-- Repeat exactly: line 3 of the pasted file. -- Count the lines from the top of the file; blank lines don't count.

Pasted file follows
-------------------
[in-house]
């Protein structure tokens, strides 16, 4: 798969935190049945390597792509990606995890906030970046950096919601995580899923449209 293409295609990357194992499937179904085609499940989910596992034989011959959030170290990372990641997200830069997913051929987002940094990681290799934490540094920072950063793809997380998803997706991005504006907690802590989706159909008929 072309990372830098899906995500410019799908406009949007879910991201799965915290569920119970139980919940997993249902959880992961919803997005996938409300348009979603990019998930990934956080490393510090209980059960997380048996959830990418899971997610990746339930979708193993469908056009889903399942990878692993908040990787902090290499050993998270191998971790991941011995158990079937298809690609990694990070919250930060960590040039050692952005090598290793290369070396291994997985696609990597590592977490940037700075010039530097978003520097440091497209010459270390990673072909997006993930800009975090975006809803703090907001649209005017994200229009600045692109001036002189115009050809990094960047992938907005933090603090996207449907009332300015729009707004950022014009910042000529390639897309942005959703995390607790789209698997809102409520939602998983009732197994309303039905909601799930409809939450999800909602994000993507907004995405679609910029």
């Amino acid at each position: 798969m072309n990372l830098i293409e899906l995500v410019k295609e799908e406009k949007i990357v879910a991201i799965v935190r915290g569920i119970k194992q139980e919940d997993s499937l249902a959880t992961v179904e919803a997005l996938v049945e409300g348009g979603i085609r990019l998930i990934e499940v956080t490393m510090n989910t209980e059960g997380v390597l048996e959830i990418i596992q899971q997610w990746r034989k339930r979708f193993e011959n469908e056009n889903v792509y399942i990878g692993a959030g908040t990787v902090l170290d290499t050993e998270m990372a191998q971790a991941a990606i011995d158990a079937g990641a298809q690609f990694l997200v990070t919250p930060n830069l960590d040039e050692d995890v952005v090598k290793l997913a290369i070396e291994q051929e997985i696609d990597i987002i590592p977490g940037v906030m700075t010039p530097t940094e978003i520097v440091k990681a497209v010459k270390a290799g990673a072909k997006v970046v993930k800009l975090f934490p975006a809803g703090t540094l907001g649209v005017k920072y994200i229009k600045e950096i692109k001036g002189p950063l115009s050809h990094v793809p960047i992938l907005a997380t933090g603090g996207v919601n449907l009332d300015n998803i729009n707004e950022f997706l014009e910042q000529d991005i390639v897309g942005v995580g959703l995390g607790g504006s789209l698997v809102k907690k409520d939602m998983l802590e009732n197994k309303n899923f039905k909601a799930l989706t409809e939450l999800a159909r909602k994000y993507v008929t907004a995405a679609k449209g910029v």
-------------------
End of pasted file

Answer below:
């Amino acid at each position: 798969m072309n990372l830098i293409e899906l995500v410019k295609e799908e406009k949007i990357v879910a991201i799965v935190r915290g569920i119970k194992q139980e919940d997993s499937l249902a959880t992961v179904e919803a997005l996938v049945e409300g348009g979603i085609r990019l998930i990934e499940v956080t490393m510090n989910t209980e059960g997380v390597l048996e959830i990418i596992q899971q997610w990746r034989k339930r979708f193993e011959n469908e056009n889903v792509y399942i990878g692993a959030g908040t990787v902090l170290d290499t050993e998270m990372a191998q971790a991941a990606i011995d158990a079937g990641a298809q690609f990694l997200v990070t919250p930060n830069l960590d040039e050692d995890v952005v090598k290793l997913a290369i070396e291994q051929e997985i696609d990597i987002i590592p977490g940037v906030m700075t010039p530097t940094e978003i520097v440091k990681a497209v010459k270390a290799g990673a072909k997006v970046v993930k800009l975090f934490p975006a809803g703090t540094l907001g649209v005017k920072y994200i229009k600045e950096i692109k001036g002189p950063l115009s050809h990094v793809p960047i992938l907005a997380t933090g603090g996207v919601n449907l009332d300015n998803i729009n707004e950022f997706l014009e910042q000529d991005i390639v897309g942005v995580g959703l995390g607790g504006s789209l698997v809102k907690k409520d939602m998983l802590e009732n197994k309303n899923f039905k909601a799930l989706t409809e939450l999800a159909r909602k994000y993507v008929t907004a995405a679609k449209g910029v």